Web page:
Monday, December 19, 2016

Machetes – Versatile, Efficient Tools

Machetes are unusual in that this blade can be used as a weapon and a shovel. Pinpointing its exact origin is difficult. What we do know is that the machete is a cutting and chopping tool used in agricultural and rural areas all over the world. The machete is popular in subtropical counties for its capacity to cut through rain forest undergrowth and its value as a farming implement (cutting sugarcane for instance). Splitting rock-hard coconuts, removing small branches and plants, clearing bushes are other jobs that the machete can do efficiently – the blade embodies versatility.

It has made quite a name historically and culturally as well. In 1762, when the British invaded Havana, the Cuban guerrillas used machetes in the defense of the city. A hundred years later, the machete was an iconic symbol in Cuba’s revolt against the Spanish government. In West Africa, the machete is still a popular sidearm for many ethnic groups. In movies, Jason Voorhees popularized it during the 1980s with the Friday the 13th series.

The Latin machete or the bush machete is the one immediately brought to mind when you hear the word “machete.” It has a plain look, straight back blade, is evenly weighted and stout.  This effective utility tool is great for cutting vegetation.

The Kukri, a Nepalese knife with the inwardly curved edge, is among the most popular.  Though not a machete per se, it is quite similar.  The kukri is the standard weapon of the Nepalese Army, the Royal Gurkha Rifles, and all Gurkha regiments around the world. The blade’s three parts have distinct usage – the tip is useful in combat (for stabling), the broader midsection helps to chop, and the narrow area close to the handle is perfect for carving.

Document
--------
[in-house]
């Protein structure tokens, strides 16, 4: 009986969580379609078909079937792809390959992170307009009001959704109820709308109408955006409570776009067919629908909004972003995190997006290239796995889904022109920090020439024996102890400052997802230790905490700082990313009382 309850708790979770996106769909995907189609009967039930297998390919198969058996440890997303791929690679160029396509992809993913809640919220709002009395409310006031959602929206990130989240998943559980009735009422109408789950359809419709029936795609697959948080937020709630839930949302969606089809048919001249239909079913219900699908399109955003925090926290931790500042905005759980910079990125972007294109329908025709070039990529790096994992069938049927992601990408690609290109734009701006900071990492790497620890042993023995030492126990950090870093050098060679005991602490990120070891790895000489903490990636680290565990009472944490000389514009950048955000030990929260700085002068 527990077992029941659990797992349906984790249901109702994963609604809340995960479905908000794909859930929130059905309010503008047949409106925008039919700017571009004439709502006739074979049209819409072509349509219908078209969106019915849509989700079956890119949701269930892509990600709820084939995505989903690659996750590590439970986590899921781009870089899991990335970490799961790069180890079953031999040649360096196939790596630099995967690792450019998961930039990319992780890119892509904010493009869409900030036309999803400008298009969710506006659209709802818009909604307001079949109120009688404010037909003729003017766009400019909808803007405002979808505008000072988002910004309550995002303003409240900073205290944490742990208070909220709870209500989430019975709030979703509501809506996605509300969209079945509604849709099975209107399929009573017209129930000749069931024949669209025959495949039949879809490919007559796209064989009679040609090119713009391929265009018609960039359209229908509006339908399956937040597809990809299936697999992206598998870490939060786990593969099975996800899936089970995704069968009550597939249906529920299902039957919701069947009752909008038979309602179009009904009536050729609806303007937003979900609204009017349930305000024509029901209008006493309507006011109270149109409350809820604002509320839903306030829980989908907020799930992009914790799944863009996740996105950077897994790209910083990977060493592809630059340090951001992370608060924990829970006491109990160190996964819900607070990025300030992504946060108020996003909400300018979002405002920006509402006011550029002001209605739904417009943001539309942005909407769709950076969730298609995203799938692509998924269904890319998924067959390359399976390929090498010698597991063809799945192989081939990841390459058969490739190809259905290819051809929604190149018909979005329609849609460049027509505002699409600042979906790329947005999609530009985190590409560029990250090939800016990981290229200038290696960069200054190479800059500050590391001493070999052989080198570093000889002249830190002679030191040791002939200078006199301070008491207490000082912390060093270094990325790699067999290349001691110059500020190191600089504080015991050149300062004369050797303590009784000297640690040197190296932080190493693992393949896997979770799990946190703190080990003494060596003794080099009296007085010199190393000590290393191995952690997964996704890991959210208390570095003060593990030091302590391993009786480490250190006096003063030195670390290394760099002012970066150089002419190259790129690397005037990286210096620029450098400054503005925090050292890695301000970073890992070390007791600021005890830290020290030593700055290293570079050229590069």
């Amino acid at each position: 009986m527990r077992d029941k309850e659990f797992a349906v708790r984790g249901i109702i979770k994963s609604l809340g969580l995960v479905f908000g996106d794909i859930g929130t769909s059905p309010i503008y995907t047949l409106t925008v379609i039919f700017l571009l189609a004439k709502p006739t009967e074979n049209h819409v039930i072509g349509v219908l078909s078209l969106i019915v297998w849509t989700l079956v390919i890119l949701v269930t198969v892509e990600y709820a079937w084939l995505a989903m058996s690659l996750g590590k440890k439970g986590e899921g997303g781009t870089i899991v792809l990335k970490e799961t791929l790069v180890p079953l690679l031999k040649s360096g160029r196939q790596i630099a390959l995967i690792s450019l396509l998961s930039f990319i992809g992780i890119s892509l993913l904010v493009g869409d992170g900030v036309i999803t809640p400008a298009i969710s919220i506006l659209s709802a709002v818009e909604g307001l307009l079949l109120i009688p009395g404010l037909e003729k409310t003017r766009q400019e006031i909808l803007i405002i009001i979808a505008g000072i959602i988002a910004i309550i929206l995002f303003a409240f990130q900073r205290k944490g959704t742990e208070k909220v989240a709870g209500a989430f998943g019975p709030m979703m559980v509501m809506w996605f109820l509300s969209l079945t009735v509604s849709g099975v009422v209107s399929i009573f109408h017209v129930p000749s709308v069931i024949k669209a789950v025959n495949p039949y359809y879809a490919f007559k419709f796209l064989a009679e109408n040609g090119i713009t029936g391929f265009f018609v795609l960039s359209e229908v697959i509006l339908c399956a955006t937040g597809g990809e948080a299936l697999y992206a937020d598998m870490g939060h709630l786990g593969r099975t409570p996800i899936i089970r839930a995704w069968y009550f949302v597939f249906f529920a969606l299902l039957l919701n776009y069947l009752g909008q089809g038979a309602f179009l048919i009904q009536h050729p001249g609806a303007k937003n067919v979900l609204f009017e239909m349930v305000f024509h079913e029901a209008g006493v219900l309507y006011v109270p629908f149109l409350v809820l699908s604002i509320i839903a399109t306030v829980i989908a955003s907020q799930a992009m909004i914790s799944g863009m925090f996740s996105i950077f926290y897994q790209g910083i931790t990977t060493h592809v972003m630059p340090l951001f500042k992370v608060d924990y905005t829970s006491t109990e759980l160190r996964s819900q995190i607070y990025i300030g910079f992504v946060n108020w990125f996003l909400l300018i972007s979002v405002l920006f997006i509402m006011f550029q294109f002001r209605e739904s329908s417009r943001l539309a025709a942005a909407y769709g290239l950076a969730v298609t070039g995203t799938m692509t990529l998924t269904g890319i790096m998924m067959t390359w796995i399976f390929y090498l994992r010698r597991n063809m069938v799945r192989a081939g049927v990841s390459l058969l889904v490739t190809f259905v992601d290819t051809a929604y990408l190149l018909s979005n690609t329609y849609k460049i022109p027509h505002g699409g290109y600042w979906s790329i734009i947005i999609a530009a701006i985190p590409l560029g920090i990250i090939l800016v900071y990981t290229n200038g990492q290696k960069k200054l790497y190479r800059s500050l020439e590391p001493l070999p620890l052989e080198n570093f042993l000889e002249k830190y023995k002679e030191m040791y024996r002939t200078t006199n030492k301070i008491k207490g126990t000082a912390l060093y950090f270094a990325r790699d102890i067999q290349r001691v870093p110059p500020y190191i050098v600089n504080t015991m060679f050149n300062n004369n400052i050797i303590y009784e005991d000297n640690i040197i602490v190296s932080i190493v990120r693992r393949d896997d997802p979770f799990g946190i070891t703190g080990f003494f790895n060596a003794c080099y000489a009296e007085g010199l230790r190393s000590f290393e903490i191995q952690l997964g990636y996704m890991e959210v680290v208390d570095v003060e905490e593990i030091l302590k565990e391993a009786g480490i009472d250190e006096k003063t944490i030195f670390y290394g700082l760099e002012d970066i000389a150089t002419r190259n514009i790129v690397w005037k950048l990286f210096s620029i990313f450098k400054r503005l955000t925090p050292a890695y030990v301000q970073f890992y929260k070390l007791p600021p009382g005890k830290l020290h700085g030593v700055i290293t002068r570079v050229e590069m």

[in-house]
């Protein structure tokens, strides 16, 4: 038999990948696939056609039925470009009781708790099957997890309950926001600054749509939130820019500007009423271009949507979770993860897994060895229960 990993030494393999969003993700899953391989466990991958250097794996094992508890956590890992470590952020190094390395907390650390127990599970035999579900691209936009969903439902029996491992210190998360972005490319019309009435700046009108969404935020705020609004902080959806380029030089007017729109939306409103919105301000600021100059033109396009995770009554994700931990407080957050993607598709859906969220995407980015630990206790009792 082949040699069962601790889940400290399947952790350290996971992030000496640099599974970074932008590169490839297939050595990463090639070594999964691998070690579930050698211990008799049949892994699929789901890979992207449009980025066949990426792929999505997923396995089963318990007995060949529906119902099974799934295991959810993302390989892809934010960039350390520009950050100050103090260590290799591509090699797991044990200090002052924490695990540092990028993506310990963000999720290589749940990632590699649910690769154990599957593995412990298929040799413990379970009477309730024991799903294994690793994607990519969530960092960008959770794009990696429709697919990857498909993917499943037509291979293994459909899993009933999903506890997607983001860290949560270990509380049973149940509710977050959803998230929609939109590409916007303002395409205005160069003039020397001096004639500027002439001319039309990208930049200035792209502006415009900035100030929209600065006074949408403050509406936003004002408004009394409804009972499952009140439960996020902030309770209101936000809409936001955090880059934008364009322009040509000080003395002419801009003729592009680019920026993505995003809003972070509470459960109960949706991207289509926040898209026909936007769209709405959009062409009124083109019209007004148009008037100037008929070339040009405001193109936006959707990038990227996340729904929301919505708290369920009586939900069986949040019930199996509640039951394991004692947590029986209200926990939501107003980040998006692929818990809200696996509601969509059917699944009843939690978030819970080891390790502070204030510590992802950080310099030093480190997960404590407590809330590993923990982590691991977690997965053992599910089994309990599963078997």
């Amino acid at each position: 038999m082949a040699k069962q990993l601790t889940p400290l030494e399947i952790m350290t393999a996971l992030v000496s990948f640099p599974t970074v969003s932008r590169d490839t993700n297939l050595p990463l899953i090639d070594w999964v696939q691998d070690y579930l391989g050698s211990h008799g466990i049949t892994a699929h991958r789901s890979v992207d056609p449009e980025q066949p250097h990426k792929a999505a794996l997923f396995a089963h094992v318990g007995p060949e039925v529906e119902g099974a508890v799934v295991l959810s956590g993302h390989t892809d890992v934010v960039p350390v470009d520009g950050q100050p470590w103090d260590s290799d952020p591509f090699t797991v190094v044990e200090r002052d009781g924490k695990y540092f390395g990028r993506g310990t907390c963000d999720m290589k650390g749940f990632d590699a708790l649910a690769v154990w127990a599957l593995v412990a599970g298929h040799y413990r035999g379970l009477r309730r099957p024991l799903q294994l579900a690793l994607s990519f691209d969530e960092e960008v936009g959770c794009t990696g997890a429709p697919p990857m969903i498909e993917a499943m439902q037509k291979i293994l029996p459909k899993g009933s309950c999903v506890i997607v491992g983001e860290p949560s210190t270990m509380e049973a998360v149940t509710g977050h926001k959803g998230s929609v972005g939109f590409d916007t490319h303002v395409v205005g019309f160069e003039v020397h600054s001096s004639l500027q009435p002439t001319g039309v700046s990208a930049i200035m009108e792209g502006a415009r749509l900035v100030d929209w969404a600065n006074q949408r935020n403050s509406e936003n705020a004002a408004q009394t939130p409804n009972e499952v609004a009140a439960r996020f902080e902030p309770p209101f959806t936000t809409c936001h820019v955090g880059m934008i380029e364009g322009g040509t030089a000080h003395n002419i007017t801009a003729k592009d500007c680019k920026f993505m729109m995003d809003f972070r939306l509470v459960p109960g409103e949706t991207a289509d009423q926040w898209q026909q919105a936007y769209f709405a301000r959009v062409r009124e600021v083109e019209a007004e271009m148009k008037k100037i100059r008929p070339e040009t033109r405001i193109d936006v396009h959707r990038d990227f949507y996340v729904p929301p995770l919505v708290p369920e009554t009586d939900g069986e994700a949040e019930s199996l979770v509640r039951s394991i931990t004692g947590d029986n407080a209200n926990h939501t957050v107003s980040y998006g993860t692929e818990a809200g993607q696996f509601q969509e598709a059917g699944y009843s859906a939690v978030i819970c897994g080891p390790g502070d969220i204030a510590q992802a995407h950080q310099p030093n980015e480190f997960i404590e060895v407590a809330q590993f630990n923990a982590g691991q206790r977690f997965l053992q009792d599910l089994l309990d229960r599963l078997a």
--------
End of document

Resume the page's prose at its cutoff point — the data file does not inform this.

The Panga, also called tapanga, is a variation of the machete and is found commonly in East and Southern Africa. The backside of the blade is broad and the tool can reach a length of 18 inches. Traditionally, the Panga knife’s weight makes it ideal for chopping and its curvature enables easy slicing.
The Bolo closely resembles the Panga but is broader just before the tip which enables greater efficiency in chopping. These blades are popular in Filipino households for clearing vegetation and cutting food. The bolo makes for a terrific harvesting tool and has tremendous chopping power.
The Parang is a shorter, stouter version of the Panga and Bolo, and is found in Indonesia and Malaysia. These are among the thickest machetes and perfect for cutting thick foliage without the fear of the blade getting stuck in the vegetation. Then there is the Golok machete, similar to the Parang in looks and usage, which originated in Southeast Asia.
We suggest that you buy these blades from authentic, reliable stores. If you want to buy machetes online, Atlanta Cutlery has just the perfect collection for you.

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